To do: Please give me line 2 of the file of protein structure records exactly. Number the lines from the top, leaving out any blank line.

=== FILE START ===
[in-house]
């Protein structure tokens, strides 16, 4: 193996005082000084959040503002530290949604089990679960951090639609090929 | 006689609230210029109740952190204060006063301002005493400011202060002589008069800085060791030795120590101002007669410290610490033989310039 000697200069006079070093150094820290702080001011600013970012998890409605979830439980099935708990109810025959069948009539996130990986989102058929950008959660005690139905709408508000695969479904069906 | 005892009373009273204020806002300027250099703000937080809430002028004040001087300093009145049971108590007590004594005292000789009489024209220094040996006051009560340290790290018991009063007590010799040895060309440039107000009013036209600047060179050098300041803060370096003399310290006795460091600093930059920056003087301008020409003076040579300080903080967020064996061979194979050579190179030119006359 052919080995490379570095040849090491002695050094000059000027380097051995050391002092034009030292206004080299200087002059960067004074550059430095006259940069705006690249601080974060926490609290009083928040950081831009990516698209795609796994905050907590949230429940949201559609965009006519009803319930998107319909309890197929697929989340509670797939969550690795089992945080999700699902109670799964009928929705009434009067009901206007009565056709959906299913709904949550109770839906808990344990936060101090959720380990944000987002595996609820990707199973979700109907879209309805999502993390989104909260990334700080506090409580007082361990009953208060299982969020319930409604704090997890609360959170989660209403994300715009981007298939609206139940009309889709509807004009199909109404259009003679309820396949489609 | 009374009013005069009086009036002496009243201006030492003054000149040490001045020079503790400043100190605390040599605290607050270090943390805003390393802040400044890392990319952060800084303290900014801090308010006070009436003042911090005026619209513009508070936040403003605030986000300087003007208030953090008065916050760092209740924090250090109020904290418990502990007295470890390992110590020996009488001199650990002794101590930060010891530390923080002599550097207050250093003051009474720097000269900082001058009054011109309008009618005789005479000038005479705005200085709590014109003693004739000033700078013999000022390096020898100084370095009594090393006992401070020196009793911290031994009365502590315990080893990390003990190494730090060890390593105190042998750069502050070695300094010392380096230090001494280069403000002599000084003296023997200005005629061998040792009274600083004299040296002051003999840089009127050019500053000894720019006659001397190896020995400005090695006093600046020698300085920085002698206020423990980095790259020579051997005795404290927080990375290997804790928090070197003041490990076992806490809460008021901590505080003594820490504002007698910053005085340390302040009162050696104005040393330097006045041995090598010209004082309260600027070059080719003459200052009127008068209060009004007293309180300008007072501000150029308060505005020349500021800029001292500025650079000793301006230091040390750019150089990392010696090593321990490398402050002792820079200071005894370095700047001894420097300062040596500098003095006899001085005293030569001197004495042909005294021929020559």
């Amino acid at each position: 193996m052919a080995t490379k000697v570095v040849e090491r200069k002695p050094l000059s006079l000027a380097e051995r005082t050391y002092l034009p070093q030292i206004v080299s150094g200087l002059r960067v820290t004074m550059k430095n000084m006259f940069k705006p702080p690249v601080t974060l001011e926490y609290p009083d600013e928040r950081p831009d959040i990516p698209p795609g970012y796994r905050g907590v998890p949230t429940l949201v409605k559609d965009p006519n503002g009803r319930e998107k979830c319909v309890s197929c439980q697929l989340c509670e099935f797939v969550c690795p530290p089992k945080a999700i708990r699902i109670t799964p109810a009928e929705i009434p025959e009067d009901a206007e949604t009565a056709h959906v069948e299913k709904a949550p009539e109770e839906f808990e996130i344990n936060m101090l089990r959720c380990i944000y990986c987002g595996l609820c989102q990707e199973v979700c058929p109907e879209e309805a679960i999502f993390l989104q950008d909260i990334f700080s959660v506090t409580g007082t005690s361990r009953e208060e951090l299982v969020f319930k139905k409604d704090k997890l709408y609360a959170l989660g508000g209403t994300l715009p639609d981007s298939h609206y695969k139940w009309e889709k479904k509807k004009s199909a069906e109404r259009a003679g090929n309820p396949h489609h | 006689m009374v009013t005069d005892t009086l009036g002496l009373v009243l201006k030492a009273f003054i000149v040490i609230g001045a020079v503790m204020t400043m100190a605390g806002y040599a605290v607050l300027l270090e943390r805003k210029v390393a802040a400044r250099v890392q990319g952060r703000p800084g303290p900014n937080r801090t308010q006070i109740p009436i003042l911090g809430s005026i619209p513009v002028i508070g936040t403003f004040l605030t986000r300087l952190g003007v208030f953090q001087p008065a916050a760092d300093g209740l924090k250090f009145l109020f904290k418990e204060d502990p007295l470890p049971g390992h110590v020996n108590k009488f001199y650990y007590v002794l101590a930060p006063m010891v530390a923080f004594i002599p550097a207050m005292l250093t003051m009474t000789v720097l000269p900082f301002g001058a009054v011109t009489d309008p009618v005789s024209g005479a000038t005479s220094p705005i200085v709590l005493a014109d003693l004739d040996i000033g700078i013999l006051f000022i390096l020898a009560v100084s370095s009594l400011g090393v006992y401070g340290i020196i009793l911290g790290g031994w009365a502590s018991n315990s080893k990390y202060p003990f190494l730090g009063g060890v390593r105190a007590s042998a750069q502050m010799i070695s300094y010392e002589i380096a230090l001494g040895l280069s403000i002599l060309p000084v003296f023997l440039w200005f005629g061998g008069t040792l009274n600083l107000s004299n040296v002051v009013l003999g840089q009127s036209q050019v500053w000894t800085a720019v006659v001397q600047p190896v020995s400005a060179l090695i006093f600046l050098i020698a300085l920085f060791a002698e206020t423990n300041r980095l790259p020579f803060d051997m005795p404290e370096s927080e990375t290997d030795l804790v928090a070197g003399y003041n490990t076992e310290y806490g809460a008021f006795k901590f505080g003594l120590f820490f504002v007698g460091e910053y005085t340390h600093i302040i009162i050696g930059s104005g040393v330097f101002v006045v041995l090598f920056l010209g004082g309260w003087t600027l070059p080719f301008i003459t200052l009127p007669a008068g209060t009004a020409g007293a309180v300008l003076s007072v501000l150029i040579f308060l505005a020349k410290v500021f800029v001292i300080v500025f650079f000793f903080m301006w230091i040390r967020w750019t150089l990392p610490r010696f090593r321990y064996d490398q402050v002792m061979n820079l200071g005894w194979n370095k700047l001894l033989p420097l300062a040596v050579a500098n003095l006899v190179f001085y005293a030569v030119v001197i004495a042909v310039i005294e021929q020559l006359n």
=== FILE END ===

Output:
């Protein structure tokens, strides 16, 4: 193996005082000084959040503002530290949604089990679960951090639609090929 | 006689609230210029109740952190204060006063301002005493400011202060002589008069800085060791030795120590101002007669410290610490033989310039 000697200069006079070093150094820290702080001011600013970012998890409605979830439980099935708990109810025959069948009539996130990986989102058929950008959660005690139905709408508000695969479904069906 | 005892009373009273204020806002300027250099703000937080809430002028004040001087300093009145049971108590007590004594005292000789009489024209220094040996006051009560340290790290018991009063007590010799040895060309440039107000009013036209600047060179050098300041803060370096003399310290006795460091600093930059920056003087301008020409003076040579300080903080967020064996061979194979050579190179030119006359 052919080995490379570095040849090491002695050094000059000027380097051995050391002092034009030292206004080299200087002059960067004074550059430095006259940069705006690249601080974060926490609290009083928040950081831009990516698209795609796994905050907590949230429940949201559609965009006519009803319930998107319909309890197929697929989340509670797939969550690795089992945080999700699902109670799964009928929705009434009067009901206007009565056709959906299913709904949550109770839906808990344990936060101090959720380990944000987002595996609820990707199973979700109907879209309805999502993390989104909260990334700080506090409580007082361990009953208060299982969020319930409604704090997890609360959170989660209403994300715009981007298939609206139940009309889709509807004009199909109404259009003679309820396949489609 | 009374009013005069009086009036002496009243201006030492003054000149040490001045020079503790400043100190605390040599605290607050270090943390805003390393802040400044890392990319952060800084303290900014801090308010006070009436003042911090005026619209513009508070936040403003605030986000300087003007208030953090008065916050760092209740924090250090109020904290418990502990007295470890390992110590020996009488001199650990002794101590930060010891530390923080002599550097207050250093003051009474720097000269900082001058009054011109309008009618005789005479000038005479705005200085709590014109003693004739000033700078013999000022390096020898100084370095009594090393006992401070020196009793911290031994009365502590315990080893990390003990190494730090060890390593105190042998750069502050070695300094010392380096230090001494280069403000002599000084003296023997200005005629061998040792009274600083004299040296002051003999840089009127050019500053000894720019006659001397190896020995400005090695006093600046020698300085920085002698206020423990980095790259020579051997005795404290927080990375290997804790928090070197003041490990076992806490809460008021901590505080003594820490504002007698910053005085340390302040009162050696104005040393330097006045041995090598010209004082309260600027070059080719003459200052009127008068209060009004007293309180300008007072501000150029308060505005020349500021800029001292500025650079000793301006230091040390750019150089990392010696090593321990490398402050002792820079200071005894370095700047001894420097300062040596500098003095006899001085005293030569001197004495042909005294021929020559």